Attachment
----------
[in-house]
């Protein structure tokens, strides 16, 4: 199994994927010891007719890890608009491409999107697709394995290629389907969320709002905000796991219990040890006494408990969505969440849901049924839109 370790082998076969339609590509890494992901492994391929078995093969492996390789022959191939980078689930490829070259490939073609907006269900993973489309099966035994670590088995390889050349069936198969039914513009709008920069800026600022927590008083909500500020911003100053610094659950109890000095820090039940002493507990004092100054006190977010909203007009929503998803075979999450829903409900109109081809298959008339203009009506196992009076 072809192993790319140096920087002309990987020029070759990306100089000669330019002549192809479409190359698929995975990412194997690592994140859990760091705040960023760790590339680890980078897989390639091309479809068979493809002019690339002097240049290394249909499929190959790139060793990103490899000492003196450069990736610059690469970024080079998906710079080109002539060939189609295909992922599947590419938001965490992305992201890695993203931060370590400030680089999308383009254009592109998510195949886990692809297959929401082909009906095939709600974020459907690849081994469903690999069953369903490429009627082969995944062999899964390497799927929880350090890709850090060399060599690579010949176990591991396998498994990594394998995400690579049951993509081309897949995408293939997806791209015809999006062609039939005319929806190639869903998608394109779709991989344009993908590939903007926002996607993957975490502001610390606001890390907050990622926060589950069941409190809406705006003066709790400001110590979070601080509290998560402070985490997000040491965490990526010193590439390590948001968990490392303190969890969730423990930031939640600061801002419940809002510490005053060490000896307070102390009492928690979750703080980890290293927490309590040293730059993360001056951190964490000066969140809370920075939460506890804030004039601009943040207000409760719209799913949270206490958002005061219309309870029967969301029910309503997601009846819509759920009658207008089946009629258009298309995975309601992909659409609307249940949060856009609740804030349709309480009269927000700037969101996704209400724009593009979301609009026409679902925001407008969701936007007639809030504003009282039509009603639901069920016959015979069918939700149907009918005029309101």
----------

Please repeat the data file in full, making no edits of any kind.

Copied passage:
[in-house]
């Protein structure tokens, strides 16, 4: 199994994927010891007719890890608009491409999107697709394995290629389907969320709002905000796991219990040890006494408990969505969440849901049924839109 370790082998076969339609590509890494992901492994391929078995093969492996390789022959191939980078689930490829070259490939073609907006269900993973489309099966035994670590088995390889050349069936198969039914513009709008920069800026600022927590008083909500500020911003100053610094659950109890000095820090039940002493507990004092100054006190977010909203007009929503998803075979999450829903409900109109081809298959008339203009009506196992009076 072809192993790319140096920087002309990987020029070759990306100089000669330019002549192809479409190359698929995975990412194997690592994140859990760091705040960023760790590339680890980078897989390639091309479809068979493809002019690339002097240049290394249909499929190959790139060793990103490899000492003196450069990736610059690469970024080079998906710079080109002539060939189609295909992922599947590419938001965490992305992201890695993203931060370590400030680089999308383009254009592109998510195949886990692809297959929401082909009906095939709600974020459907690849081994469903690999069953369903490429009627082969995944062999899964390497799927929880350090890709850090060399060599690579010949176990591991396998498994990594394998995400690579049951993509081309897949995408293939997806791209015809999006062609039939005319929806190639869903998608394109779709991989344009993908590939903007926002996607993957975490502001610390606001890390907050990622926060589950069941409190809406705006003066709790400001110590979070601080509290998560402070985490997000040491965490990526010193590439390590948001968990490392303190969890969730423990930031939640600061801002419940809002510490005053060490000896307070102390009492928690979750703080980890290293927490309590040293730059993360001056951190964490000066969140809370920075939460506890804030004039601009943040207000409760719209799913949270206490958002005061219309309870029967969301029910309503997601009846819509759920009658207008089946009629258009298309995975309601992909659409609307249940949060856009609740804030349709309480009269927000700037969101996704209400724009593009979301609009026409679902925001407008969701936007007639809030504003009282039509009603639901069920016959015979069918939700149907009918005029309101």